Given this latter point, it should be clear from all that I have said in Parts 1-3 that Systematic Theology must play a central role in the theological curriculum and must never be confused with Biblical Theology. The historical and dialectical nature of the doctrinal formulations contained in the historic confessions which define the Reformed faith makes Systematic Theology and Historical Theology vital to understanding what they actually mean. 


Take the Westminster Confession of Faith (WCF) Chapter 2, ‘Of God, and of the Holy Trinity.’   This chapter has both historical roots – it expresses the classical doctrine of God as found in the Nicene Creed and the tradition of Trinitarianism which flows through the Middle Ages to the Reformation  – and a historical context – it is designed, among other things, to rule completely out of bounds Socinianism, a seventeenth century form of open theism.  As a result, it uses technical vocabulary whose meaning has been defined within that historic tradition.  For example, it states that God is ‘infinite in being and perfection, a most pure spirit, invisible, without body, parts, or passions; immutable, immense’ and so on.   What is important to note is that these words are carefully chosen because they already have precise, established definitions.  They are not empty placeholders onto which the reader can impose any meaning he chooses.  The rather banal conclusion we can draw is this: if the Confession states that God is without parts, or passions, it cannot therefore be understood as teaching that God does contain parts and is passible.  


This is where the problem of subscription to the Westminster Confession becomes problematic for those who have sloughed off the exegetical and metaphysical contexts which gave rise to its doctrines and language.   If one abstracts the notion of simplicity or impassibility from the metaphysics of pre-modern Christianity, there is a very great danger that one will subsequently use the classical terminology to express theology that is inconsistent with, or even antithetical to, what the Confession was attempting to express and protect.  The moral onus, therefore, is upon those Reformed theologians and institutions who detach themselves from that wider tradition to demonstrate that they still maintain what the Westminster Confession teaches.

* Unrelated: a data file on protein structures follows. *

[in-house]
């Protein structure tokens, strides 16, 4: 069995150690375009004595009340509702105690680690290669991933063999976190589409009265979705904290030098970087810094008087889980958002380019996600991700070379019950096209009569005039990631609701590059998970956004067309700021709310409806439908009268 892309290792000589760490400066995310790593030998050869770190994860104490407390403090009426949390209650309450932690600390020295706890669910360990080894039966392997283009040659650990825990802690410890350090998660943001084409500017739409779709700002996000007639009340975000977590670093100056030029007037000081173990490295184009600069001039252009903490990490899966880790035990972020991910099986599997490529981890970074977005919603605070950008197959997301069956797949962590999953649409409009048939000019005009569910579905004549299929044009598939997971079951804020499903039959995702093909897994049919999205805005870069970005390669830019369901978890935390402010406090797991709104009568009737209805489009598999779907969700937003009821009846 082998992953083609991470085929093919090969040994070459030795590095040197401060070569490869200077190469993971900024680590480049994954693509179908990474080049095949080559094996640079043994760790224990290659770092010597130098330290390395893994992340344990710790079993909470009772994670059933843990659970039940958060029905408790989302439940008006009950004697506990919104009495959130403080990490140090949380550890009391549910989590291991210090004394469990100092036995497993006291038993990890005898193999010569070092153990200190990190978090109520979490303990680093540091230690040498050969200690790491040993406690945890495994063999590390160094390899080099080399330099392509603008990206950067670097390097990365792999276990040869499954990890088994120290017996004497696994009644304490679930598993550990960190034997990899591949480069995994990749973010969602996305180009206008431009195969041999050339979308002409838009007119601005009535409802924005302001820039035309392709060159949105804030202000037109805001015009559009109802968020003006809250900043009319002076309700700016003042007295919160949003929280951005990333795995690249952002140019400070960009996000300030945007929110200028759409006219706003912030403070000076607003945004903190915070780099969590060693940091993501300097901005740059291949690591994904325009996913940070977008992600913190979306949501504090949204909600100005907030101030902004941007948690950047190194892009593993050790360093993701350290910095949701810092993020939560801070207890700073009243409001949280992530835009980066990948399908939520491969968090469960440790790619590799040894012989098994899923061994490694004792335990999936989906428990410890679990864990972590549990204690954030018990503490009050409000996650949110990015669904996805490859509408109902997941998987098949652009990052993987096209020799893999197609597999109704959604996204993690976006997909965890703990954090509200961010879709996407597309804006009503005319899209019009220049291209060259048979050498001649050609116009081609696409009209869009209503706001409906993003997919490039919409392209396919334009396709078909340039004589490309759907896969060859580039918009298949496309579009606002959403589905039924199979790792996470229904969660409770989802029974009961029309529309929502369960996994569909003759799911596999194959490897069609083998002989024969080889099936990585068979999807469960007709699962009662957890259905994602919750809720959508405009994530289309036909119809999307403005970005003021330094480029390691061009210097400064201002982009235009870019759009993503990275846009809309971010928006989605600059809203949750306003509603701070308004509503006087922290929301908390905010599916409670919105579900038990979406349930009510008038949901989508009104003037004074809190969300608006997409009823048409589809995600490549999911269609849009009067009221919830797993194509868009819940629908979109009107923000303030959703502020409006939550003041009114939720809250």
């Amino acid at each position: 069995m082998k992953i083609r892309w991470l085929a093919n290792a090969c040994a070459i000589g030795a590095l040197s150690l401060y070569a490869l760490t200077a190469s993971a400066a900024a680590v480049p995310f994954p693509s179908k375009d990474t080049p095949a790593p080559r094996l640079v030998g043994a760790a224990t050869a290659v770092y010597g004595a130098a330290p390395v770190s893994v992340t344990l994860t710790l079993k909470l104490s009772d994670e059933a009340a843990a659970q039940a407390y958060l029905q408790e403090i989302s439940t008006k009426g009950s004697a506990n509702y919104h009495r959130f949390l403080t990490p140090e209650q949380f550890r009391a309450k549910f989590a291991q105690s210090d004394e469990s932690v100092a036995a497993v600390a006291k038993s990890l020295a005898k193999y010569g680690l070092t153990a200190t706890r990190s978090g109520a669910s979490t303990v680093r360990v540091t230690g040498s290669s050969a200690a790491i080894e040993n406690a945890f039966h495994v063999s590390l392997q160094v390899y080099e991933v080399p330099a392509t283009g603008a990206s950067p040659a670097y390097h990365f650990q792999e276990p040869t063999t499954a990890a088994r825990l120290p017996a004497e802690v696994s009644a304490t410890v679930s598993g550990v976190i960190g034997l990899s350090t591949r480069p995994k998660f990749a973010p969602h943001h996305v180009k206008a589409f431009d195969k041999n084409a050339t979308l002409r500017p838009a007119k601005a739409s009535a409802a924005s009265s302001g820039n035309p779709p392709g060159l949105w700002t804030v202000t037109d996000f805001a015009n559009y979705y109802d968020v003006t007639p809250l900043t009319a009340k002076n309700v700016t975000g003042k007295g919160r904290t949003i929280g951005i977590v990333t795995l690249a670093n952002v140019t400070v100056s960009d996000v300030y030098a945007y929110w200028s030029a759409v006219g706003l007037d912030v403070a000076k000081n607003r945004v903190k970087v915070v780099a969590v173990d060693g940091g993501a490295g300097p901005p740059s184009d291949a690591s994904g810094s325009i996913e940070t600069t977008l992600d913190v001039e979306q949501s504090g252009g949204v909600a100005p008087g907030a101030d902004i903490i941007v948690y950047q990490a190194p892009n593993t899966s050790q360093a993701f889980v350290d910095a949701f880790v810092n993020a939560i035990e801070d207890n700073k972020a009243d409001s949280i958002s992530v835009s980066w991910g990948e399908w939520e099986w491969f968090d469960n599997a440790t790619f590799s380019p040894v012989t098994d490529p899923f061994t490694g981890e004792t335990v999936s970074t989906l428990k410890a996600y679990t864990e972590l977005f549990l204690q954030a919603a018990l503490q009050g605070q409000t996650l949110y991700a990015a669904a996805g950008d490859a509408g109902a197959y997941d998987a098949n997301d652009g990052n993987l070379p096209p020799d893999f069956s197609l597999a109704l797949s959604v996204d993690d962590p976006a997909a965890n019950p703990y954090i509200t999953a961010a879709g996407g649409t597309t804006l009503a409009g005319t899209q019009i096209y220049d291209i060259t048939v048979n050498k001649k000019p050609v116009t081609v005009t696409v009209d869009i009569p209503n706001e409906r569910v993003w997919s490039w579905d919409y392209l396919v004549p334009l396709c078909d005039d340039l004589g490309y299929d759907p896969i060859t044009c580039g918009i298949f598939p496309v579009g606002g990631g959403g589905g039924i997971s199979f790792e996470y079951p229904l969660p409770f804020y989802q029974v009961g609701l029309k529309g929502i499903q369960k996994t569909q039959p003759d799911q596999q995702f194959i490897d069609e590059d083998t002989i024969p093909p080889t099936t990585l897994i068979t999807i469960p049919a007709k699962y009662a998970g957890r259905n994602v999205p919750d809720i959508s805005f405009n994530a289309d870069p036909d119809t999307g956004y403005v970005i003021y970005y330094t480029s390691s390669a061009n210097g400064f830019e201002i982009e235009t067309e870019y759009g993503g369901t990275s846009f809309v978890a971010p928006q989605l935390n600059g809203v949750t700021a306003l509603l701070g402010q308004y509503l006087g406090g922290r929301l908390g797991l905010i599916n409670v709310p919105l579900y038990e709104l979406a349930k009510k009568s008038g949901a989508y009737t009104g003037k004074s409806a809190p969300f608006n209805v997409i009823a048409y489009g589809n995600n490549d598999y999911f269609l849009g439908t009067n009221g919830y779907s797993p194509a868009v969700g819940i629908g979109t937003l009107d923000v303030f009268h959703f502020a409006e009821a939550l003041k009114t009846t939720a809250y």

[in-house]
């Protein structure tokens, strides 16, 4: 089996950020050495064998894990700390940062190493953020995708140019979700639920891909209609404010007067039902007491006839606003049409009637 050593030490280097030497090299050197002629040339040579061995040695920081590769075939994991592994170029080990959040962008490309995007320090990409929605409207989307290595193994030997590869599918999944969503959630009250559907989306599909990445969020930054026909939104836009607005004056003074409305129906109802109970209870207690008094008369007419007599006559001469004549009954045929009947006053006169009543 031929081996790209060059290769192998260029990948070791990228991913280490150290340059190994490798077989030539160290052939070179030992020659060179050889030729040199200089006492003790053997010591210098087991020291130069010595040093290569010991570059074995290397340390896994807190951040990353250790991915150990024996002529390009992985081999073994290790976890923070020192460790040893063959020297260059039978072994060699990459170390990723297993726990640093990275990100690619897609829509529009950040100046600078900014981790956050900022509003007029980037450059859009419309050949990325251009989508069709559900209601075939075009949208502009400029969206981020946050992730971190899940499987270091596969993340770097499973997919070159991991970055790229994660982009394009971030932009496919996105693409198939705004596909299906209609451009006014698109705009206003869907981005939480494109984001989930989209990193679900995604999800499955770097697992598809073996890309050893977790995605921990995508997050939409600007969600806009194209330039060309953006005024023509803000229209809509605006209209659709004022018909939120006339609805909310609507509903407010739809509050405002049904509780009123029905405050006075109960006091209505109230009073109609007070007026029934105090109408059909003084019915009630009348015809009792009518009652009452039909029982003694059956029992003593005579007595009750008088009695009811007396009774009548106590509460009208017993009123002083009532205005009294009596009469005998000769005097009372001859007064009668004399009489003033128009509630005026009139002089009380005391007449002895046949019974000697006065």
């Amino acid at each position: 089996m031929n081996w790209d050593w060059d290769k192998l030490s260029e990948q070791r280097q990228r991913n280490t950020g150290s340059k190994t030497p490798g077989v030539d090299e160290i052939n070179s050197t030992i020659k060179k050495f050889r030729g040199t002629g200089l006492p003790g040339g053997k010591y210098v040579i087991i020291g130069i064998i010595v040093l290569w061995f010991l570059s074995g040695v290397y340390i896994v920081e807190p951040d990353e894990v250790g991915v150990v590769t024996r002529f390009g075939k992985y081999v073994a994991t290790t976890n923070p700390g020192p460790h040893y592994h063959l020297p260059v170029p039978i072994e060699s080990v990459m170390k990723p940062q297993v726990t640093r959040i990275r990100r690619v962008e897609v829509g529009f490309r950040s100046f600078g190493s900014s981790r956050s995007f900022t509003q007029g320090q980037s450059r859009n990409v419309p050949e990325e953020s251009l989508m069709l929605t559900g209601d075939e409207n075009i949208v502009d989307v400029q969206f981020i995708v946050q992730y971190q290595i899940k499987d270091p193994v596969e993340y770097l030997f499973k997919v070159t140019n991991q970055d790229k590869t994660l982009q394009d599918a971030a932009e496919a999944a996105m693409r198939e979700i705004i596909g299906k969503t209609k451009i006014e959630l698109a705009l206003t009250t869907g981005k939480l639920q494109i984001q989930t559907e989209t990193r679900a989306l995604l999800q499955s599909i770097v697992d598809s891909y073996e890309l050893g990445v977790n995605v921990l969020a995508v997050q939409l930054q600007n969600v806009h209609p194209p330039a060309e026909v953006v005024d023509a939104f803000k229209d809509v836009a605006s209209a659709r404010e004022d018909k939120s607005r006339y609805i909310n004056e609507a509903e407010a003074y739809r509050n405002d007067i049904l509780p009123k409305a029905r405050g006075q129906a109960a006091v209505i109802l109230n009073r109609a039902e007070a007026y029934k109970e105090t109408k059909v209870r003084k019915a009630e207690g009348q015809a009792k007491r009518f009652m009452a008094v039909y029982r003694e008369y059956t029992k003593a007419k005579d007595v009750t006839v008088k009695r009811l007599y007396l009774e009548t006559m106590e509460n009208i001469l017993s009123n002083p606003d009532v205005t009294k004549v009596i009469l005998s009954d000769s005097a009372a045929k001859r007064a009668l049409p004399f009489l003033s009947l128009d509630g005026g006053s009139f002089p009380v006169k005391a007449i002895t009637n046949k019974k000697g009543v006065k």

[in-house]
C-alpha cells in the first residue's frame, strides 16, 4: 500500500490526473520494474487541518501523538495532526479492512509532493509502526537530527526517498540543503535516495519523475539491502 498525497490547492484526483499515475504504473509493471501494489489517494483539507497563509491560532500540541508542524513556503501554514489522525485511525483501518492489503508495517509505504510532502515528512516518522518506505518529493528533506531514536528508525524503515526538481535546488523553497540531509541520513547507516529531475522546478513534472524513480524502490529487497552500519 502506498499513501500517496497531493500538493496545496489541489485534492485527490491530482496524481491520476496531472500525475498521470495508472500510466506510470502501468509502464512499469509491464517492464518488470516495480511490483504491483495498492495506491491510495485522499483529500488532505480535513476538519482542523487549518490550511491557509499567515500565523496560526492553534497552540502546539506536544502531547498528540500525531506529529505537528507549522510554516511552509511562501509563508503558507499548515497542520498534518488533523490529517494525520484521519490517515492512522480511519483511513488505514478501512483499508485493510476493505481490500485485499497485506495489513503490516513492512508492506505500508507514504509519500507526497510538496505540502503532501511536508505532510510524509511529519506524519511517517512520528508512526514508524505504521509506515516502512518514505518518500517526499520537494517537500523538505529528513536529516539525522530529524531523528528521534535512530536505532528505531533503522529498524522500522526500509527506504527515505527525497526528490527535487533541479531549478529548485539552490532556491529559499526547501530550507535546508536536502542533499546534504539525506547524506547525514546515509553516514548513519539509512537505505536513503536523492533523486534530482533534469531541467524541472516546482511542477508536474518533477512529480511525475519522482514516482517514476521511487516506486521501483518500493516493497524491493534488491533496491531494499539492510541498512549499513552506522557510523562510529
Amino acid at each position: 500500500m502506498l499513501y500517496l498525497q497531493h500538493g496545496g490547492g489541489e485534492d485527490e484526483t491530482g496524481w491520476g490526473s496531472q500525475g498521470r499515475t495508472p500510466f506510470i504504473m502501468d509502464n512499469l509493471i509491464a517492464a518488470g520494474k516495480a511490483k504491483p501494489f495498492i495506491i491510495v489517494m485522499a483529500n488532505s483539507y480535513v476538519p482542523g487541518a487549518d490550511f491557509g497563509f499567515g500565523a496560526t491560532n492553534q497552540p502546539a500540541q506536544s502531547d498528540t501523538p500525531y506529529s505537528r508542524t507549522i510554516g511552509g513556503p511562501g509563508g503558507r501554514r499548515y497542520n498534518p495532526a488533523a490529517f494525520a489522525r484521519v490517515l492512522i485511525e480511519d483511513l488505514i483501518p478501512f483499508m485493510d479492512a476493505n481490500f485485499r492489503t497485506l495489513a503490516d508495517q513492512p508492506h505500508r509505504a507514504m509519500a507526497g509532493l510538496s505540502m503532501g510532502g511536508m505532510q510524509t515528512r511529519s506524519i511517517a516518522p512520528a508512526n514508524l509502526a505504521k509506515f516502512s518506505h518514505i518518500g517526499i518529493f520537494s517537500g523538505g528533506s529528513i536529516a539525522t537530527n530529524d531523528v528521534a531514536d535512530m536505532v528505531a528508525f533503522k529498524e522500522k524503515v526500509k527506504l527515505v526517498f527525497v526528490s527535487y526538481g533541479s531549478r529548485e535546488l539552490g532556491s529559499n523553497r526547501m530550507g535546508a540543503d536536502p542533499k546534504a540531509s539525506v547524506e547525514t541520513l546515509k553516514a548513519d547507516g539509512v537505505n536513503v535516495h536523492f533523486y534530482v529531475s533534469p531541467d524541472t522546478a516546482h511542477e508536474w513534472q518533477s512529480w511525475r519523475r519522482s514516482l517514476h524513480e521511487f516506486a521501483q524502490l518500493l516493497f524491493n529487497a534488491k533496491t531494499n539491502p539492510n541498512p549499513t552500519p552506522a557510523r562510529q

My friend and former colleague, Lane Tipton, provides one example.  He is much more passionately committed to Biblical Theology and persuaded by the thought of Cornelius Van Til than I am; he is therefore a good example of the theologian who might well dis-embed the Westminster Confession’s doctrine of God from its original exegetical, metaphysical and polemical matrix and thereby risk losing the meaning of technical terms. But in a recent review of Geerhardus Vos’s Reformed Dogmatics, he asserts (and expresses agreement with) Vos’s commitment to the notion of God’s immutability: 


That there is no change in God as he creates—which is what the language of “no real change” is designed to safeguard—is a deeply creedal and confessional strand of orthodoxy. God freely wills a “new relation” that introduces no change in God as he wills that “new relation.” Hence, while not introducing change in God, either ad intra or ad extra, the absolute God freely wills a bona fide “new relation” in the act of creation, yet undergoes no change himself. Hence, God relates to the world as the absolute, triune Creator.